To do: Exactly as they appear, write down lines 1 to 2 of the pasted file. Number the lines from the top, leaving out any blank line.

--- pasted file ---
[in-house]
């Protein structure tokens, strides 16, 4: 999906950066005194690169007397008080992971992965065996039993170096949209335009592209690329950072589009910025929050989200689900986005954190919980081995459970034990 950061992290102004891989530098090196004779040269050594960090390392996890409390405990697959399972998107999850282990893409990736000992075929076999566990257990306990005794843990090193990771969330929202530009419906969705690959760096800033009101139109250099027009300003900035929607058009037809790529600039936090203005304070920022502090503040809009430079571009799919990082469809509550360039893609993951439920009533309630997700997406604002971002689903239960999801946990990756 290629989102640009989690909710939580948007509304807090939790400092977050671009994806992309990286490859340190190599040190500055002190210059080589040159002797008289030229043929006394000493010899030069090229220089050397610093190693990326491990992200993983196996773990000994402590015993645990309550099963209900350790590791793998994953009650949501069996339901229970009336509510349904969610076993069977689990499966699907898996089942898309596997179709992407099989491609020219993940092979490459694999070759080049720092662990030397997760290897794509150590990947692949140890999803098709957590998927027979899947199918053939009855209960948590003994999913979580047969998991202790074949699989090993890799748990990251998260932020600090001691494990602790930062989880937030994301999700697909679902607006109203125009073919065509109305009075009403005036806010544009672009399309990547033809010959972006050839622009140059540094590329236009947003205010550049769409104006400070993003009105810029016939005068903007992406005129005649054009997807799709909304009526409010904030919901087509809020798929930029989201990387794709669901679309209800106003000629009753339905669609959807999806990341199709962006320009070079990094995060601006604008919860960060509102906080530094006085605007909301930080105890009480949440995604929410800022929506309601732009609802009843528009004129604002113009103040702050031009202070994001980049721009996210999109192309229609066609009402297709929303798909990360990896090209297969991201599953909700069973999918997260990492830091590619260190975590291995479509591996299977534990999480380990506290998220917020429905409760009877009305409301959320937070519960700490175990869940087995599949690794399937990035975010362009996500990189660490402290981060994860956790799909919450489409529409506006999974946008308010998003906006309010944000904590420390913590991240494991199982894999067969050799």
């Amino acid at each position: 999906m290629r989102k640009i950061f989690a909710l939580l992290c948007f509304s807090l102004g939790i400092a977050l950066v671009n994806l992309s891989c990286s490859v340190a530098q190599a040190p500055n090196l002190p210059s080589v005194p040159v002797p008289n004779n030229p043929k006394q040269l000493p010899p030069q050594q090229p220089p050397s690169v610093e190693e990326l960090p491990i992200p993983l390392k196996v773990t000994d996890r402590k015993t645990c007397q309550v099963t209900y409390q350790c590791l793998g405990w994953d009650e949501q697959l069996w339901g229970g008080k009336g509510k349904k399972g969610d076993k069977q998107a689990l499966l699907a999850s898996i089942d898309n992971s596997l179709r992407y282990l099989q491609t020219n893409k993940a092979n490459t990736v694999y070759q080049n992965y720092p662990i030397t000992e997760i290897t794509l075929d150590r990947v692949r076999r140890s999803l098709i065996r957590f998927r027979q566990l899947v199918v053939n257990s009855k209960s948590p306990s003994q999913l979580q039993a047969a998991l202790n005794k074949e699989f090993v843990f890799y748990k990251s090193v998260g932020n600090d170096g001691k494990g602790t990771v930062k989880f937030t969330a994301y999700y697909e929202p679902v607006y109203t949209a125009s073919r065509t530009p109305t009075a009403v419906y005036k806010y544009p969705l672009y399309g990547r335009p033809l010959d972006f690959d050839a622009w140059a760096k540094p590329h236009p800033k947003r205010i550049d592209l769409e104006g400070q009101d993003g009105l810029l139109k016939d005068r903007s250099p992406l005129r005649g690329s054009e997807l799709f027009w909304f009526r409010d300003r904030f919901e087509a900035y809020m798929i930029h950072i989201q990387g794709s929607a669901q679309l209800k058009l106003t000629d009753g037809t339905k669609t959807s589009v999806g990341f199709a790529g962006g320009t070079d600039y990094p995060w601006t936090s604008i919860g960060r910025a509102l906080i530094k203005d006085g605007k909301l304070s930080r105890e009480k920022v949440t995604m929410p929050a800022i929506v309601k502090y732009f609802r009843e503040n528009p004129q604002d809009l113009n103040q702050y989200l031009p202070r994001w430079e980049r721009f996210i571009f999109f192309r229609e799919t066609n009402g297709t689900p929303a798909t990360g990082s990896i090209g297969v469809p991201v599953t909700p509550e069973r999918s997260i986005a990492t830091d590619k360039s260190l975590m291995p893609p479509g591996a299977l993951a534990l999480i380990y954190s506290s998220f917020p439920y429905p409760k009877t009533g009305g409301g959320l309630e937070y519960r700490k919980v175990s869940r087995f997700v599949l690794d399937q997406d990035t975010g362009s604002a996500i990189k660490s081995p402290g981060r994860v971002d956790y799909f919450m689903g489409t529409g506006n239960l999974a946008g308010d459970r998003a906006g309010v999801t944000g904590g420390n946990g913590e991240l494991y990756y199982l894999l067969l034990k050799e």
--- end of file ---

[in-house]
């Protein structure tokens, strides 16, 4: 999906950066005194690169007397008080992971992965065996039993170096949209335009592209690329950072589009910025929050989200689900986005954190919980081995459970034990 950061992290102004891989530098090196004779040269050594960090390392996890409390405990697959399972998107999850282990893409990736000992075929076999566990257990306990005794843990090193990771969330929202530009419906969705690959760096800033009101139109250099027009300003900035929607058009037809790529600039936090203005304070920022502090503040809009430079571009799919990082469809509550360039893609993951439920009533309630997700997406604002971002689903239960999801946990990756 290629989102640009989690909710939580948007509304807090939790400092977050671009994806992309990286490859340190190599040190500055002190210059080589040159002797008289030229043929006394000493010899030069090229220089050397610093190693990326491990992200993983196996773990000994402590015993645990309550099963209900350790590791793998994953009650949501069996339901229970009336509510349904969610076993069977689990499966699907898996089942898309596997179709992407099989491609020219993940092979490459694999070759080049720092662990030397997760290897794509150590990947692949140890999803098709957590998927027979899947199918053939009855209960948590003994999913979580047969998991202790074949699989090993890799748990990251998260932020600090001691494990602790930062989880937030994301999700697909679902607006109203125009073919065509109305009075009403005036806010544009672009399309990547033809010959972006050839622009140059540094590329236009947003205010550049769409104006400070993003009105810029016939005068903007992406005129005649054009997807799709909304009526409010904030919901087509809020798929930029989201990387794709669901679309209800106003000629009753339905669609959807999806990341199709962006320009070079990094995060601006604008919860960060509102906080530094006085605007909301930080105890009480949440995604929410800022929506309601732009609802009843528009004129604002113009103040702050031009202070994001980049721009996210999109192309229609066609009402297709929303798909990360990896090209297969991201599953909700069973999918997260990492830091590619260190975590291995479509591996299977534990999480380990506290998220917020429905409760009877009305409301959320937070519960700490175990869940087995599949690794399937990035975010362009996500990189660490402290981060994860956790799909919450489409529409506006999974946008308010998003906006309010944000904590420390913590991240494991199982894999067969050799």